In order to scale easily, a system should be simple. When scaling, you could end up with dozens or even hundreds of instances, so any complexity is multiplied. Complexity is also a recipe for waste. If you scale a complex application, the chances are you’re scaling bits which simply don’t need to scale. Systems should be designed so hot functions can be scaled independently of those which are under utilised.
Simple architecture takes thought and consideration. It’s decoupled for good reason – small things are easier to keep ‘easy’ than big things. An array of small things all built with the same basic rules and standards, can be easily managed if a little effort is put in to working out an approach which works for you. Once you have a few small things all being managed in the same way, growing to lots of small things is easy, if it’s needed.
Simple architecture is also resilient, because simple things tend not to break. And even if you aren’t bothered about a few outages, it’s better to only have the outages you plan for.
Scalable architecture is decoupled
If you need to make changes in anything more than a reverse proxy in order to scale one service, then your architecture is coupled, and shows signs of in-elasticity. Other than being scalable, decoupled architecture is much easier to maintain, and keeps a much higher level of quality because it’s easier to test.
Decoupled architecture is scoped to a specific few modules which can be deployed together repeatedly as a single stack with relative ease, once automated. Outages are easy to fix, as it’s just a case of hitting the redeploy button.
Your end users will find that your decoupled architecture is much nicer to use as well. Without having to make dozens of calls to load and save data in a myriad of different applications and databases, a decoupled application would just make only one or two calls to load or save the data to a dedicated store, then raise events for other systems to handle. It’s called eventual consistency and it isn’t difficult to make work. In fact it’s almost impossible to avoid in an enterprise system, so embracing the principal wholeheartedly makes the required thought processes easier to adopt.
Scalable architecture is easier to test
If you are deploying a small, well understood, stack with very well known behaviours and endpoints, then it’s going to be no-brainer to get some decent automated tests deployed. These can be triggered from a deployment platform with every deploy. As the data store is part of the stack and you’re following micro-architecture rules, the only records in the stack come from something in the stack. So setting up test data is simply a case of calling the API’s you’re testing, which in turn tests those API’s. You don’t have to test beyond the interface, as it shouldn’t matter (functionally) how the data is stored, only that the stack functions correctly.
Scalable architecture moves quicker to market
Given small, easily managed, scalable stacks of software, adding a new feature is a doddle. Automated tests reduce the manual test overhead. Some features can get into production in a single day, even when they require changes across several systems.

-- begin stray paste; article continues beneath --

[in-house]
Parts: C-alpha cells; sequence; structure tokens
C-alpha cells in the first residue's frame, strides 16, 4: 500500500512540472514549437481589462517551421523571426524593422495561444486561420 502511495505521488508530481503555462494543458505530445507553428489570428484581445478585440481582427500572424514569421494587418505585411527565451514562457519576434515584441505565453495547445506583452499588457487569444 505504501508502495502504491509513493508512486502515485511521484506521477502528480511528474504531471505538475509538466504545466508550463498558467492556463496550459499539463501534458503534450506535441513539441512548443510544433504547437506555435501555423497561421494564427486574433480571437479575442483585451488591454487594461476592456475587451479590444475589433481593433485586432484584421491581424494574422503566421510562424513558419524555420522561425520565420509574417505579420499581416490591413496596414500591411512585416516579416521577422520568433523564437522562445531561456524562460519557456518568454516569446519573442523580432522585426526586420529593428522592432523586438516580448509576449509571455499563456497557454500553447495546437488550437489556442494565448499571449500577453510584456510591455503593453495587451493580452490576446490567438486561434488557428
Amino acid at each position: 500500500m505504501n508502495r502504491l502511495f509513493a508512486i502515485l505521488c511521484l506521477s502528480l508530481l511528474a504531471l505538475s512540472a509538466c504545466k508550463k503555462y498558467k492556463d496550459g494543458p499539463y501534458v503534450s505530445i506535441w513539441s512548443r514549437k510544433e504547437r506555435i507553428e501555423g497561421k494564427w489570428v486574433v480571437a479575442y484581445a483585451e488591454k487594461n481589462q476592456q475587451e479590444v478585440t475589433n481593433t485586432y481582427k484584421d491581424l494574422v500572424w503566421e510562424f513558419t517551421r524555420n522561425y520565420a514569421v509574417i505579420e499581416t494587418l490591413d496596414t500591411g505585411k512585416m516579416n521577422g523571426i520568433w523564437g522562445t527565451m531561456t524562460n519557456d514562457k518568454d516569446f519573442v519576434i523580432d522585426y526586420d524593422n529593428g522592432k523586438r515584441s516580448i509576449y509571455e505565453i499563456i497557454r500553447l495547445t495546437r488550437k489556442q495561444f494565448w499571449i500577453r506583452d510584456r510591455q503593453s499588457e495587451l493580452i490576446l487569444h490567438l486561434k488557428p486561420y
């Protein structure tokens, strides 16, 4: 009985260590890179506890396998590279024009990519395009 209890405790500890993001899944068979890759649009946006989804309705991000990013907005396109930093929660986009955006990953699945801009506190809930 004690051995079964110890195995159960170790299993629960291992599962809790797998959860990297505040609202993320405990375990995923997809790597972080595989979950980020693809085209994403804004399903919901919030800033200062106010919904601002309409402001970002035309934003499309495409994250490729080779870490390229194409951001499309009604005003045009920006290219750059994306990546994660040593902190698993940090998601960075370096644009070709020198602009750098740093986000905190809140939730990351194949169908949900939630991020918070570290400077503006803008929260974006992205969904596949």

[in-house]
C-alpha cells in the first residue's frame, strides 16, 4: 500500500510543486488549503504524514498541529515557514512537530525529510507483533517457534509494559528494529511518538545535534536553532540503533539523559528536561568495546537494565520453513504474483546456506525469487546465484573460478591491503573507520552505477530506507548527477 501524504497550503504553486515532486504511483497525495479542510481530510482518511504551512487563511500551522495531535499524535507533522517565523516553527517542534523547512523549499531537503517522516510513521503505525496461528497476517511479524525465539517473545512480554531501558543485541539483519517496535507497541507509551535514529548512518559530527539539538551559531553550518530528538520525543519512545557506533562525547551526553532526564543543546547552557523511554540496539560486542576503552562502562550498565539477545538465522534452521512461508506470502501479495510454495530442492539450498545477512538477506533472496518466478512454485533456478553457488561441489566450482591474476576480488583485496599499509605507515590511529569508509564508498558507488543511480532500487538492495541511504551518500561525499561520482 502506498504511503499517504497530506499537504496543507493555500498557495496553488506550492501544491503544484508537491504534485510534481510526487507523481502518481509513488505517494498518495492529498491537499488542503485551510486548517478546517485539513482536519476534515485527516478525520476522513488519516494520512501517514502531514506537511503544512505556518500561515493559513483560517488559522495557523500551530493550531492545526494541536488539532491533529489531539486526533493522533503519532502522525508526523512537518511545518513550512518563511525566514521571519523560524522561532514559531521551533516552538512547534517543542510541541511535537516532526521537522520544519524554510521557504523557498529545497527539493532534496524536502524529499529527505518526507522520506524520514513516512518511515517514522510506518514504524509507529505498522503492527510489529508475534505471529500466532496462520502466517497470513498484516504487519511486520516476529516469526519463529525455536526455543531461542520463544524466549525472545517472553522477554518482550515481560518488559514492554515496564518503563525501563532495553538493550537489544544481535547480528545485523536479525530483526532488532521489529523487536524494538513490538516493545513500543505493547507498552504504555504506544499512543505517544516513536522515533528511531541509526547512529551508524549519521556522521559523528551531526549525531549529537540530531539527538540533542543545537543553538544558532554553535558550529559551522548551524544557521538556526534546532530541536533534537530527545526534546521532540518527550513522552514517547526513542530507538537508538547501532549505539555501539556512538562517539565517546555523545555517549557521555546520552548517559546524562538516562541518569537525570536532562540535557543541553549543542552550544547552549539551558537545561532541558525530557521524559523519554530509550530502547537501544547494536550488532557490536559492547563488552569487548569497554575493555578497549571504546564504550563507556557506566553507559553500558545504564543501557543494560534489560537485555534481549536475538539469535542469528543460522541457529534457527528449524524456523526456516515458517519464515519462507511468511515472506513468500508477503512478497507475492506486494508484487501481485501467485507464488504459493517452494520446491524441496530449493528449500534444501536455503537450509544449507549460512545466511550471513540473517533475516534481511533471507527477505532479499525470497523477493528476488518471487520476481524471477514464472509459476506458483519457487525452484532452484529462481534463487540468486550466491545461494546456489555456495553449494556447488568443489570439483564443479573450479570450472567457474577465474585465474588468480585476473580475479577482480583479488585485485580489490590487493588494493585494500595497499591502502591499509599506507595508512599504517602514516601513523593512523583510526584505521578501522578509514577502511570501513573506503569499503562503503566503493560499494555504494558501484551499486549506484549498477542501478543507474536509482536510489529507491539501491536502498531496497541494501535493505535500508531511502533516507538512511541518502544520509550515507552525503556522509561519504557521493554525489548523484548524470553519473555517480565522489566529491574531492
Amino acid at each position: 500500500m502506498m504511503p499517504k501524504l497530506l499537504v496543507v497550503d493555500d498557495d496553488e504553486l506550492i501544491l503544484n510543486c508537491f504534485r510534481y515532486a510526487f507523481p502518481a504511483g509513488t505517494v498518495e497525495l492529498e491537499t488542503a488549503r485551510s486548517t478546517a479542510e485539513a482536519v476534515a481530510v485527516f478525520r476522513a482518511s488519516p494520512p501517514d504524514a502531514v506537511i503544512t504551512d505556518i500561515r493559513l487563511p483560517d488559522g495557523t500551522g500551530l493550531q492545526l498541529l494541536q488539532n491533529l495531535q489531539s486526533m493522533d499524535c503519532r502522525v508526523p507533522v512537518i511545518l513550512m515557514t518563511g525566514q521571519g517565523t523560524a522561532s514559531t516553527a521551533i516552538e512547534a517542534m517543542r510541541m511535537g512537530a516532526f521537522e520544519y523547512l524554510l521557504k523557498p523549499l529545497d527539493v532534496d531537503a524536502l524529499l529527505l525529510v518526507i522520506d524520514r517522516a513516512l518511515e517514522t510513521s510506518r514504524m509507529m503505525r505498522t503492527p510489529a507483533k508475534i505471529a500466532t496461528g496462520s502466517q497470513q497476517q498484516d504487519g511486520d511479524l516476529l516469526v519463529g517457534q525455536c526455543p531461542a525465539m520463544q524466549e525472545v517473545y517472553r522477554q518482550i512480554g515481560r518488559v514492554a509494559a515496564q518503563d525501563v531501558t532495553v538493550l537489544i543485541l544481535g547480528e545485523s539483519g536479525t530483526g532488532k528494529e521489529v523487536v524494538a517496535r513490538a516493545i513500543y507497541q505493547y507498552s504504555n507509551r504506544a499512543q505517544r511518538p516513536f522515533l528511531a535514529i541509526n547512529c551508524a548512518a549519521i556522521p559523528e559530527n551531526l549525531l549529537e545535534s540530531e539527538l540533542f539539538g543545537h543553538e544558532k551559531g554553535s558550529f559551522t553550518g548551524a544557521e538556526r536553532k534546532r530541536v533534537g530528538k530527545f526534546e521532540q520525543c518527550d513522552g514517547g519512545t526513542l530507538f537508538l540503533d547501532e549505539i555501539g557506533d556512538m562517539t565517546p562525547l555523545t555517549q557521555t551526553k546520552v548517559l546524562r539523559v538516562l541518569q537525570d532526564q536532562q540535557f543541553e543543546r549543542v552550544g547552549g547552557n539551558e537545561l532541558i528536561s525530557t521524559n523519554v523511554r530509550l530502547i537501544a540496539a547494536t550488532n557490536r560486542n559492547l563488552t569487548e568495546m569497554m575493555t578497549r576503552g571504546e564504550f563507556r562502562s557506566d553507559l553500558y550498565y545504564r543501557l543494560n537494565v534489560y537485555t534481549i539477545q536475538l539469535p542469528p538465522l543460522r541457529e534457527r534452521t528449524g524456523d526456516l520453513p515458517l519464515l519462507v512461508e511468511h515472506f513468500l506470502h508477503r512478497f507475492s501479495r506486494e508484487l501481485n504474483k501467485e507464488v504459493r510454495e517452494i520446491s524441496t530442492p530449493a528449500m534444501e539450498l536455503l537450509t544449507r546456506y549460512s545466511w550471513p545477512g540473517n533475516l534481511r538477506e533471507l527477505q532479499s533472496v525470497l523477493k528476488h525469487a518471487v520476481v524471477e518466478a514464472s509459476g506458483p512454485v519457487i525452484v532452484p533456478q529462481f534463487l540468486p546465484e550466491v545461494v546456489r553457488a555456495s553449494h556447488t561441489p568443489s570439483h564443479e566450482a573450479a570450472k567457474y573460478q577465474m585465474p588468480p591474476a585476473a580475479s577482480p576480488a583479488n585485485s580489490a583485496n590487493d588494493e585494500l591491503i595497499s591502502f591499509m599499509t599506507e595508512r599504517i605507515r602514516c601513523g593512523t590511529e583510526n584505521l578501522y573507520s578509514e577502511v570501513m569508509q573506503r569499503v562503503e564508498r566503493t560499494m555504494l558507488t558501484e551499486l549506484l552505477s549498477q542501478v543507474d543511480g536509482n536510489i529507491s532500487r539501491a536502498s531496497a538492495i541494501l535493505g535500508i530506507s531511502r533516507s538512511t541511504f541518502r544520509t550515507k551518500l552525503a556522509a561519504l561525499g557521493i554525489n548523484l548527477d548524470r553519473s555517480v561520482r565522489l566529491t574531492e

Scalable architecture leads to higher quality software
Given that in a scaling situation you would want to know your new instances are going to function, you need attain a high standard of quality in what’s built. Fortunately, as it’s easier to test, quicker to deploy, and easier to understand, higher quality is something you get. Writing test first code becomes second nature, even writing integration tests up front.
Scalable architecture reduces staff turnover
It really does! If you’re building software with the same practices which have been causing headaches and failures for the last several decades, then people aren’t going to want to work for you for very long. Your best people will eventually get frustrated and go elsewhere. You could find yourself in a position where you finally realise you have to change things, but everyone with the knowledge and skills to make the change has left.
I guess what I’m trying to point out is that I haven’t ever heard a good reason for not building something which can easily scale. Building for scale helps focus solutions on good architectural practices; decoupled, simple, easily testable, micro-architectures. Are there any enterprises where these benefits are seen as undesirable? Yet, when faced with the decision of either continuing to build the same, tightly coupled, monoliths which require full weekends (or more!) just to deploy, or building something small, light weight, easily deployed, easily maintained, and ultimately scalable, there are plenty of people claiming “Only in an ideal world!” or “We aren’t that big!”.
Some enterprises have grown their technical infrastructure to the point where dev ops and continuous deployment are second nature. The vast majority of enterprises are still on their journey, or don’t even realise there is a journey for them to take. Businesses aren’t generally built around great software development practices – many businesses are set up without much thought to how technical work even gets done, as this work is seen as only a supporting function, not able to directly increase profitability. This view of technical functions works fine for some time, but eventually stresses begin to form.
Failing at software delivery.